How to train a dragon (in the office)

Training difficult people is a delicate art which few HR professionals have truly mastered – here are tips to do it without getting burnt.

How to train a dragon (in the office)
When HR professionals are tasked with training a difficult person they have to be very careful not trigger a chain reaction, said Eleanor Shakiba, communications skills trainer and author of the new book Difficult People Made Easy.
She told HRM that if someone is behaving in a way that is inappropriate, leaders need to be careful that they address it in private.
“You catch them during a break or you actually manoeuvre things so that you can talk to them individually,” she said. “But don’t do anything that is going to put them in the spotlight during the class.”
Shakiba acknowledged that sometimes it will be difficult because they are actually acting in a way where they want to be the centre of attention. However, it’s imperative to avoid shaming and blaming.

“You also need to not allow any behaviour to destress other participants. So you need to act as a moderator on the behaviour,” she said.

“You should not let other people be criticised or shamed in the training situation.”

The challenge here is that sometimes a difficult person will trigger a reaction in you and you really feel like getting involved in the conflict. But you need to be neutral and to step outside of that, she added.

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Make sure the participants are right for training

If you have a situation where a manager comes up to you and says: ‘Watch out for that person because he/she is difficult’, be really careful about whether you take that person into the training situation, said Shakiba.

“I would be having a conversation to check whether training is appropriate for that person or if they need coaching or counselling,” she added.

Set strong boundaries

Trainers should set strong frames at the beginning of a presentation as to what they are going to say, said Shakiba. This includes behavioural guidelines.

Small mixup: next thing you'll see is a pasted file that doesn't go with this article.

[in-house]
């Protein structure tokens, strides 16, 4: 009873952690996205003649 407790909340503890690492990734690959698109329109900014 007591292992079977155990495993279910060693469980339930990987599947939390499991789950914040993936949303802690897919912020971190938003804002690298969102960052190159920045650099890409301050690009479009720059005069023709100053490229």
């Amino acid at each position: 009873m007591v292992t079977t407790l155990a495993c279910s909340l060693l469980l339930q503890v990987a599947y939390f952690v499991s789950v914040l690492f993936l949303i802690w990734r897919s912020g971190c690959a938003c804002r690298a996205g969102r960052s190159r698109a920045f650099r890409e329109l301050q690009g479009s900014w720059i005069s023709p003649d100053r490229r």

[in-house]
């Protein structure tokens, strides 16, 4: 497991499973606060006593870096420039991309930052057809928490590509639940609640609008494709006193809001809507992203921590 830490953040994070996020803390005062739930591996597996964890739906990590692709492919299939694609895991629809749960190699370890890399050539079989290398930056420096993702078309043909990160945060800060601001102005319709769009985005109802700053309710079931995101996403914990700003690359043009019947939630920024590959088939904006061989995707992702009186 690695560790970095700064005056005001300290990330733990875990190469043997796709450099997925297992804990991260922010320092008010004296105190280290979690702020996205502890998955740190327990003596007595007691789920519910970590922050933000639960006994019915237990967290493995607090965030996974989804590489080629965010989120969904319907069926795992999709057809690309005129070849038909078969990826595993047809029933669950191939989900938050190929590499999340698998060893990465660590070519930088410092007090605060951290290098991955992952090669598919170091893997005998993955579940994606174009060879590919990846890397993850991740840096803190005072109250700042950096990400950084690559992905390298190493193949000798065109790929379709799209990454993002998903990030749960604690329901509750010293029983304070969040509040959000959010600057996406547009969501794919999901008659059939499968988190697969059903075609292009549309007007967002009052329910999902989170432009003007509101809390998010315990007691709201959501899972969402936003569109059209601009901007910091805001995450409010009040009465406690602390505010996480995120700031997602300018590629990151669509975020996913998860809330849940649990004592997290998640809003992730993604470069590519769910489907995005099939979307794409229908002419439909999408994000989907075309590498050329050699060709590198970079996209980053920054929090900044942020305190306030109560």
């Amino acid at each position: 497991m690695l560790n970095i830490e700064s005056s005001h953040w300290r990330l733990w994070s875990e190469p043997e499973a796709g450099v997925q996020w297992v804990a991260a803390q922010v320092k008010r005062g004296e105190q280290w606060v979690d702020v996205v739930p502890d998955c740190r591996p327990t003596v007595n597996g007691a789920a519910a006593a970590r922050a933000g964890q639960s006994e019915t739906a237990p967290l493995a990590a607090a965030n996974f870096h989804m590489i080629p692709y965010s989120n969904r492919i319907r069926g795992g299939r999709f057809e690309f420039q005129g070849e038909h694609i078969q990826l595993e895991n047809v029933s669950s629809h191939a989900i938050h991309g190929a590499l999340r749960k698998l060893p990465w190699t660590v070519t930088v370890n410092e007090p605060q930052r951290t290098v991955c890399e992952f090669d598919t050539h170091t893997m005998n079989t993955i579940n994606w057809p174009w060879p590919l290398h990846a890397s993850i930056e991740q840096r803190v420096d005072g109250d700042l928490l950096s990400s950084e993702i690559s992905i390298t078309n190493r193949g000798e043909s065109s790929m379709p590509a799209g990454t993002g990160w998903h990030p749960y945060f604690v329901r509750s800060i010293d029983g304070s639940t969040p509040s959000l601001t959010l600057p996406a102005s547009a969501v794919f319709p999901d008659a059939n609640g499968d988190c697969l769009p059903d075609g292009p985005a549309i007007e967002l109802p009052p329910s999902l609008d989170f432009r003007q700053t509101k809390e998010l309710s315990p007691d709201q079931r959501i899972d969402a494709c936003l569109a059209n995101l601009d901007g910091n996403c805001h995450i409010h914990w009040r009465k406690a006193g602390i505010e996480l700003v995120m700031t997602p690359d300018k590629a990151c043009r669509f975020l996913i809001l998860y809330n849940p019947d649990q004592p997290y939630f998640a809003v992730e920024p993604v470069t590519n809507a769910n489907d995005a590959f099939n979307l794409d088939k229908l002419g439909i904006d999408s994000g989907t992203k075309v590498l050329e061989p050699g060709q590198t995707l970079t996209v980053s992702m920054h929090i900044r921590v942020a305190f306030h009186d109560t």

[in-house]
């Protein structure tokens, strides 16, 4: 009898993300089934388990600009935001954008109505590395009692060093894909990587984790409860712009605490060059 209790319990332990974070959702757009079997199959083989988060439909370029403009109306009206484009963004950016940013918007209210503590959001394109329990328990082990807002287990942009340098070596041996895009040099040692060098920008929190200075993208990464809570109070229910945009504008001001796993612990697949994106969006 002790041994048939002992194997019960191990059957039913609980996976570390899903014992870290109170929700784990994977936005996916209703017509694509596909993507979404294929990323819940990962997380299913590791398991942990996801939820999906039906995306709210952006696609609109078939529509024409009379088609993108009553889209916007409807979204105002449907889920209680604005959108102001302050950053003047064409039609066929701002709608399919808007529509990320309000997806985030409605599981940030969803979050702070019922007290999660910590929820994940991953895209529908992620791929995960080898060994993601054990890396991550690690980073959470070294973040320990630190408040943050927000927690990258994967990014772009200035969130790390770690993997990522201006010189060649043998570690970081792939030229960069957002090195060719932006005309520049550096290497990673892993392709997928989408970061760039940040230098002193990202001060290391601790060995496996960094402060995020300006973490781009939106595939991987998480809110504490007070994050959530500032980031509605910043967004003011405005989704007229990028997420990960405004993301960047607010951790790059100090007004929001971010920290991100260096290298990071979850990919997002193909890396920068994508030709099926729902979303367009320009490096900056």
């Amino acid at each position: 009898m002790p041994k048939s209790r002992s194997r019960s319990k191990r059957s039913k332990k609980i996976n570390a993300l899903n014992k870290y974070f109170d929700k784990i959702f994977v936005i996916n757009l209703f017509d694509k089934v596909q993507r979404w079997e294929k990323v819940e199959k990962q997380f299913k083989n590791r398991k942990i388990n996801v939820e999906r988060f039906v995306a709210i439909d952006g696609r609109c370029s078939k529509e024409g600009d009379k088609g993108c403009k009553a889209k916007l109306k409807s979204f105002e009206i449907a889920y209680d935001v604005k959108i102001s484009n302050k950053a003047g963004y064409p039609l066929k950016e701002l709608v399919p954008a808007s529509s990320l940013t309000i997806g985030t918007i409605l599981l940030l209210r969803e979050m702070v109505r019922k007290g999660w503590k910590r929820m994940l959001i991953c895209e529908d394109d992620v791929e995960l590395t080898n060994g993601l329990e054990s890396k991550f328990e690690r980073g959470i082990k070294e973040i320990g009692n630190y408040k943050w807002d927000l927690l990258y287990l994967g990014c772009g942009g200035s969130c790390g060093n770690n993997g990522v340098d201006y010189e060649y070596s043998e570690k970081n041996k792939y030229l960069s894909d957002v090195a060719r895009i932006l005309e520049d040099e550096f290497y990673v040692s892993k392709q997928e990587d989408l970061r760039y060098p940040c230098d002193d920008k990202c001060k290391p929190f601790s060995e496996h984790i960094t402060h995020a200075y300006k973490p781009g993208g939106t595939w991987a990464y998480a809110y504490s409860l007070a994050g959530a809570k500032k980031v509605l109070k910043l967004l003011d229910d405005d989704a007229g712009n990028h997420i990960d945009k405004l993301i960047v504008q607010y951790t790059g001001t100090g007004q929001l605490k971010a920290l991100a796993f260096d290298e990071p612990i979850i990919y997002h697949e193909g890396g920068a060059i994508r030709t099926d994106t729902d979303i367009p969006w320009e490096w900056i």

“You need to draw a distinction between training and group therapy. So here is what we can be talking about and here is what is not appropriate for us to be discussing.

“If someone brought up a situation from home that was personal and inappropriate for a corporate setting, you can say: ‘Remember at the start of the day when we said we were going to be focused only on business-type situations’.

She added that if you want, you could discuss it with them in the break.

Keep skills up to date

It’s important for trainers to keep their skills in conflict resolution up to date, said Shakiba.

She added that if you can get feedback from other trainers about the way you are handling those difficult situations, it’s important to act on it because we all have blindspots.

“I’m a really big advocate of trainers being in professional supervision where you meet, say, once a month with a more experienced person and talk about things that are pushing your buttons or pushing the group’s buttons so you can learn to change your behaviour,” she said.

“In some cases you might even want to have an organisational psychologist or someone who deals with that higher level psychology be your coach or mentor.

“For example, I have had the same coach for 15 years because I know I deal with tough people issues. And I think that it is our responsibility that we are managing ourselves and our own impact on the group.”

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